Ten fun facts about dogs for kids

Ten fun facts about dogs for kids

Health & Safety

If you have both children and a dog, you will probably be keen to get your children involved in caring for your dog when they are old enough to start learning about responsibility, and begin to build the foundations of a lifelong love of dogs and respect for both animals in general, and man’s best friend in particular.

Keeping things interesting and making learning fun is half the battle when trying to engage children’s minds and get them enthused about a subject, and appealing to children’s appetite for the unusual or intriguing can go a long way towards achieving your goals! With this in mind, here is a list of ten fun facts about dogs and a little additional background information on them to get you started, written with children in mind.

1. Puppies are born blind, deaf and without teeth

Puppies’ eyes are sealed shut at birth, and only open when they are around ten to fourteen days old. Their hearing will develop at around eighteen days old, while their first set of teeth will not begin to develop until they are at least six weeks old! Human babies are able to see and hear from birth, although they too do not develop their teeth until they are older!

2. Dogs are descended from wolves

The domestic dog descended from the grey wolf, which is native to Europe, North America and Asia. The gradual domestication of wolves into the dogs that we share our homes with today started many years ago; around 100,000 years ago, to be precise! Dogs are a sub-species of the grey wolf; meaning that the grey wolf still exists in its natural form in the wild today as well.

3. Man’s best friend

Dogs are often referred to as “man’s best friend,” which is a reference to the popularity of dogs as pets and companion animals. It is believed that the phrase originated as part of a courtroom speech in Missouri, America, in 1870, in a case where a farmer sued his neighbour over the shooting of his dog.

4. Dogs in space

The very first live animal to go into space was not an astronaut, but actually a dog! Laika, a Russian dog, orbited the earth in the Russian spacecraft Sputnik in 1957. One of Laika’s puppies, Pushnika, later had a litter of her own with a terrier named Charlie, which belonged to the American president John F. Kennedy!

5. Dogs and coat colour development

Some dogs, such as the Dalmatian and the Airedale terrier, are born all one colour at birth; white in the case of Dalmatians, and black in the case of the Airedale. Only as they start to grow and develop after birth does their adult coat colour develop; black spotted in the case of the Dalmatian and a mixture of grey, black and tan for the Airedale!

6. Dogs and smiling

You might think that smiling at your dog with your teeth showing is a friendly, welcoming sign, but to many dogs, this is seen as an act of aggression! Dogs do not smile with their mouths in the same way that people do; dogs indicate happiness and excitement by wagging their tails. When a dog shows their teeth, this is usually defensive or aggressive; and so smiling at your dog with your mouth open may be read by your dog as an angry face!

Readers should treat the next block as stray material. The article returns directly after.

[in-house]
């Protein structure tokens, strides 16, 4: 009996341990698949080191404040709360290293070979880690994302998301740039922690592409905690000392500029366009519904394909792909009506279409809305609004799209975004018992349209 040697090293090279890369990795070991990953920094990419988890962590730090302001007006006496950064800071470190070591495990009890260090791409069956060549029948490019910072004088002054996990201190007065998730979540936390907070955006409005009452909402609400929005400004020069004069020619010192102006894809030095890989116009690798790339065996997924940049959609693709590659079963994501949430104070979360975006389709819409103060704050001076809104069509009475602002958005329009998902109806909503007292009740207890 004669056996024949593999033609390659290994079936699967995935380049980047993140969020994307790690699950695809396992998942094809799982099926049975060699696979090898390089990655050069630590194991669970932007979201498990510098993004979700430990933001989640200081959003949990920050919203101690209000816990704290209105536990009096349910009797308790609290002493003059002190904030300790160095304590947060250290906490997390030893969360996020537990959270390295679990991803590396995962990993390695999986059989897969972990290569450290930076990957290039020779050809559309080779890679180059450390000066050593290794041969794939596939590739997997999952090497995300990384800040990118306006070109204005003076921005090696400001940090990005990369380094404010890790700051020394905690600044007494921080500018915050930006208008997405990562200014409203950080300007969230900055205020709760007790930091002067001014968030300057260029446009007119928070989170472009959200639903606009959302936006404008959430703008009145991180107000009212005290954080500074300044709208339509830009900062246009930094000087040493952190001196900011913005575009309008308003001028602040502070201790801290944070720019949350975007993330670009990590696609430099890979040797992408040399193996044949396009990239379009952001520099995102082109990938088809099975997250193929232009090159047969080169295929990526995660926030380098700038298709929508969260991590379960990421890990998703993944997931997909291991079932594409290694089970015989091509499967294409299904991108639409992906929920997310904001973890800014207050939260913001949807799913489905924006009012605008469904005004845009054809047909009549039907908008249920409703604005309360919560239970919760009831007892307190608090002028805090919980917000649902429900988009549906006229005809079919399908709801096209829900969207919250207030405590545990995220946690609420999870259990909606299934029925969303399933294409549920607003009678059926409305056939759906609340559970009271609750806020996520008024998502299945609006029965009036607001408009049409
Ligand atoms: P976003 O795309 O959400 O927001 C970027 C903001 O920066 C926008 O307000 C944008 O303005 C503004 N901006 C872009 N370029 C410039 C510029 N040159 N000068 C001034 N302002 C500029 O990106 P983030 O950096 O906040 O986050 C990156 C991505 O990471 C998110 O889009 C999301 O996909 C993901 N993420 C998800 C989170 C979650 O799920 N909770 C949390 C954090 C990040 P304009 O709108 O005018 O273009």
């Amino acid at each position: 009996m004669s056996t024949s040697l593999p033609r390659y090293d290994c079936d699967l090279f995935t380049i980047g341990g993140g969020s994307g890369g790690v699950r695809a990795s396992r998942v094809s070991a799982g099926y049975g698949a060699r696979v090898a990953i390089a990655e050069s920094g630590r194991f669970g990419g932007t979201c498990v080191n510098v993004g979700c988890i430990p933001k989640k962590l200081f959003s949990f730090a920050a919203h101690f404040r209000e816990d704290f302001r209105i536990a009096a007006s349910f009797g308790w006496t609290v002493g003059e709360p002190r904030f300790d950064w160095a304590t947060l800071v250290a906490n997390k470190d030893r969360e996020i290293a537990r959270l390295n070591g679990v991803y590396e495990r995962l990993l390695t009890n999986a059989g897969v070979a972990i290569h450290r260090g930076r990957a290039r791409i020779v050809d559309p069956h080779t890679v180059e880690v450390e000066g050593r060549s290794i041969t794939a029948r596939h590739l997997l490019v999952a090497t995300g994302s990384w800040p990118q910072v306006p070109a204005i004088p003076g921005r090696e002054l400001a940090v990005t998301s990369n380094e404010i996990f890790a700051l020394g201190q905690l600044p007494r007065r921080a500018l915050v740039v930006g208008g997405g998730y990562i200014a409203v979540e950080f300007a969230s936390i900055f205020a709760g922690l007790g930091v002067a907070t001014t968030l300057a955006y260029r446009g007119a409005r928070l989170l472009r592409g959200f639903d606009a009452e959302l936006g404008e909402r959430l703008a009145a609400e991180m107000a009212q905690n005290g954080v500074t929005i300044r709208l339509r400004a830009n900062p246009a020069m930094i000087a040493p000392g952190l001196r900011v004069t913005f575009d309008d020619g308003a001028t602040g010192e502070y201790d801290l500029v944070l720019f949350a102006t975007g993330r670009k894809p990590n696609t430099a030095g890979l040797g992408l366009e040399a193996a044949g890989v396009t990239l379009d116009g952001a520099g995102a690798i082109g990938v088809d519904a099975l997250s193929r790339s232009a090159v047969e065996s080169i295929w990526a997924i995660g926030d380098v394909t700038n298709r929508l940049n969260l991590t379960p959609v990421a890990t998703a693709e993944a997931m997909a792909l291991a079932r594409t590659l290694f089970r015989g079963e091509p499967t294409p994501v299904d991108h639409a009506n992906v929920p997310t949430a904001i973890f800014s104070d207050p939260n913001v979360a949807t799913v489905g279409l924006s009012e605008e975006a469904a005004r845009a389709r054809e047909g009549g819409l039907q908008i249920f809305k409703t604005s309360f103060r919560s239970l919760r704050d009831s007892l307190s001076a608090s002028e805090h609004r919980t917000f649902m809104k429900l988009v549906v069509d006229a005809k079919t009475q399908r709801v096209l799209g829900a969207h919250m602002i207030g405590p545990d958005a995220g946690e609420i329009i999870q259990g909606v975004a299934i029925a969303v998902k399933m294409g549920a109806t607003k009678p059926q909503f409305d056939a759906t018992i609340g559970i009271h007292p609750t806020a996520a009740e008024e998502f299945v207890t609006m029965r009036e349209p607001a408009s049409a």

7. Dogs and vision

The vision of the average dog is not as keen as that of people; dogs find it much easier to see movement than a stationary object. If you are standing still more than 300 yards away from a dog, they are unlikely to be able to see you; but if you move or wave your arms, you will become visible! Try it out!

8. Tiny dogs

Small dogs are often referred to as toy dogs, lap dogs or handbag dogs. This is because they appear so small that they might be mistaken to be a toy, can fit comfortably into your lap, and could even fit into a specially designed dog handbag to be carried around in! However, even the smallest dog is still a dog, and should be treated as such!

9. Spaying and neutering

Spaying and neutering dogs is a surgical procedure to remove the ability to have puppies. This is important, as there are already more dogs and puppies within the UK than there are loving homes to care for them. Spaying is the name for the operation performed on a female dog, and neutering or castration is the name for the operation performed on a male. The name used to describe both procedures as a whole is also called ‘neutering,’ however! Left un-neutered, just one pair of dogs and their subsequent offspring could produce as many as 66,000 dogs over the course of six years!

10. Dogs and smell

The sense of smell is the dogs most highly developed sense, and dogs have a sense of smell that is over 1,000 times more sensitive than that of people! The area of the brain that processes smell is over four times larger in dogs than it is in people too. Dogs can follow a scent or the smell of a person or object and track it for many miles, which is why dogs are often trained to help to search for missing persons by the police and search and rescue organisations.

If your children already enjoy playing with and spending time with your dog, or are interested in science, then you are already off to a head start! Having an animal around the home can act as an important learning tool for children, and teach them a wide variety of life lessons, from biology to empathy to responsibility and much more.

Remember to keep learning fun, and don’t push your child into interaction with your dog if they are not enjoying it or are nervous or afraid. Always supervise your children around your dog, and teach them about handling and approaching dogs safely; both yours, and other people’s.

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